Welcome back to the blog! Today we’ve got Ella Reece talking about the outline.
Writing for me is full of “O”s. Through the span of time I’ve been writing I have taken every OPPORTUNITY to learn and grow as a writer. I’ve had some times when the outlook was not bright but with the indie revolution I am full of OPTIMISM, and continue to write my prose to feel OPPULENT – princes and billionaires – the joys of genre fiction. Today however, I bring you ORGANIZATION with my favourite tool, the OUTLINE.
For everything I write I have to have an outline, no matter how brief or rough, so I make sure I hit all the key points. For my fiction I have started to refer to this outline as beats, as it is the pulse of the work. I have never been a plotter, when I pants it is only a scene or two, to find a story. When I try and pants the whole thing, I invariably get lost. This costs me in wasted time as I meander through a rosy world with nothing going on; more importantly it costs me words. I abhor cutting words, but I like rabbit holes even less, having the signposts along the way stops most of that. When I have an outline I know what I am doing at that writing session and where the work is heading, this optimizes my writing time allowing me to maximize my word count and get to a finished product more efficiently.
I also have a habit of telling my stories out of sequence if I am missing details or a particular character is begging for attention, I can move through my outline to that segment and work on that without having to go back and retrofit a whole new story line after the work is complete. That is not to say I don’t learn things along the way, but the things I discover as I go through the actual writing, I simply jot it into my outline. This allows me to carry the forward momentum that you need to actually finish a manuscript. Further benefits to working with an outline include ensuring my scenes and chapters hit all the requirements to satisfy a reader and the story with hooks and red herrings, depending on the story.
I use an outline as part of my revision as well, so I know where the holes and gaps are. Ideally my edits start with the most problematic and down to the smallest issues instead of trying to go from start to finish. This way I am not going through and fixing the fixes repeatedly and getting bogged down. Fixing the big stuff first will cause ripples through the entire manuscript and you can then go through the outline noting where those ripples are in concentric and lessening degrees. You still need to do the edit, re-read and re-evaluate to make sure the story has the continuity and crispness required before going to your editor, but using the trusty outline certainly makes that process easier.
This is a recurring theme in many blog posts and podcasts relating to the craft and business of writing over the last few years. You can read titles like from 2K to 10K by Rachel Aaron, or Write. Publish. Repeat. and Fiction Unboxed by Sean Platt, Johnny B. Truant and David Wright, and those guys write between 1.5 and 2 million words each year. Let’s face it, to earn a living with writing it is a numbers game, you must produce a large volume of quality work. That isn’t going to happen if you sit down each day not being sure where you are going and how you are going to get there.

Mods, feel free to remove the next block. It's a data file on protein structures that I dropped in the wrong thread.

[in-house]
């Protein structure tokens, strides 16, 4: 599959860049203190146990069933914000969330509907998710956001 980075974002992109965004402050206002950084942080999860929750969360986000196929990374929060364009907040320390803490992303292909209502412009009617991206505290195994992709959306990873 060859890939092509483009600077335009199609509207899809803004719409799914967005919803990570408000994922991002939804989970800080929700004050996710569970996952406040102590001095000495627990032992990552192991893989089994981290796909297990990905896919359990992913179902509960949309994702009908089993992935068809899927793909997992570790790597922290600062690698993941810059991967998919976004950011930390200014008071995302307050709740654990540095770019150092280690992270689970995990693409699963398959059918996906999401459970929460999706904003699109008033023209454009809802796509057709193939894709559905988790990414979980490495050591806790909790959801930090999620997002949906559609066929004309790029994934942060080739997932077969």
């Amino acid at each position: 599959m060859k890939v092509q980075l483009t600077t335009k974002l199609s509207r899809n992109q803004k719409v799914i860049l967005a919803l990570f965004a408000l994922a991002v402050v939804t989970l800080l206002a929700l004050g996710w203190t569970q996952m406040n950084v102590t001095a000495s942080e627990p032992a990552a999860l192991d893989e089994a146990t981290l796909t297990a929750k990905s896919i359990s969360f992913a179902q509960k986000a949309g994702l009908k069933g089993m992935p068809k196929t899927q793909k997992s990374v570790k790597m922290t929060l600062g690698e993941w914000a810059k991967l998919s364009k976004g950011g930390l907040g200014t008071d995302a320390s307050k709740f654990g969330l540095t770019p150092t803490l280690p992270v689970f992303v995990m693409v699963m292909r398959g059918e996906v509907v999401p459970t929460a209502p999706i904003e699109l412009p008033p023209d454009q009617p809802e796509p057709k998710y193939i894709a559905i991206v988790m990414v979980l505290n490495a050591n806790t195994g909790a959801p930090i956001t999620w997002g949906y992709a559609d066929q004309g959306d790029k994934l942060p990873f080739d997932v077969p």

I leave you there my friend as I go and discover the new map of my next world.
Ella Reece is the author of historical and paranormal romance stories. She lives in a small haunted town almost a half an hour past nowhere, where her imagination allows her to roam history and other planes. A strong belief in happily ever after, she shares her life with Darling her hero and their 2 pixies. During the week she handles corporate escalations for a computer manufacturer allowing her to explore the psyche of a wide range of individuals which help to give depth to the people in he landscape of her mind.
Follow her on Twitter: https://twitter.com/ellareece1
Like her on Facebook: https://www.facebook.com/AuthorEllaReece
Blurb for Masquerade:
Mysteries abound at the Vatican. Marcello Di Amante has been summoned to uncover who has been stealing relics from the Vatican. His reputation as a sleuth is put to the test when two murders are discovered on the day of his meeting with Pope Pius III. Marcello vows to bring the culprits to justice. His investigation brings him to England where he meets Sandrina.
Death haunts Sandrina MacPhearson, who believes her relationships are built on a foundation of fear and dishonesty. Duncan Langstaff, her betrothed, disappeared on the day of her wedding. Every night her dreams are haunted by images of a dead woman, in a pool of blood, with Duncan towering over her. Sandrina becomes entangled with Marcello’s investigation and finds herself in danger in Italy.
Intrigue is afoot at the masquerade at the Doge’s Palace in Venice, a city of secrets. What should lead to the unmasking of a murderer, instead sees the headstrong Sandrina kidnapped and Marcello must find her before any harm befalls her.
Buy on Amazon: http://www.amazon.com/Masquerade-ebook/dp/B00D9EL2YW/
Cindy here again.
Good points on using an outline. I’ve started doing that more and find the writing goes much faster.
April 17, 2015 at 8:25 am
Excellent post! I’ve started to outline and find that it makes a positive difference.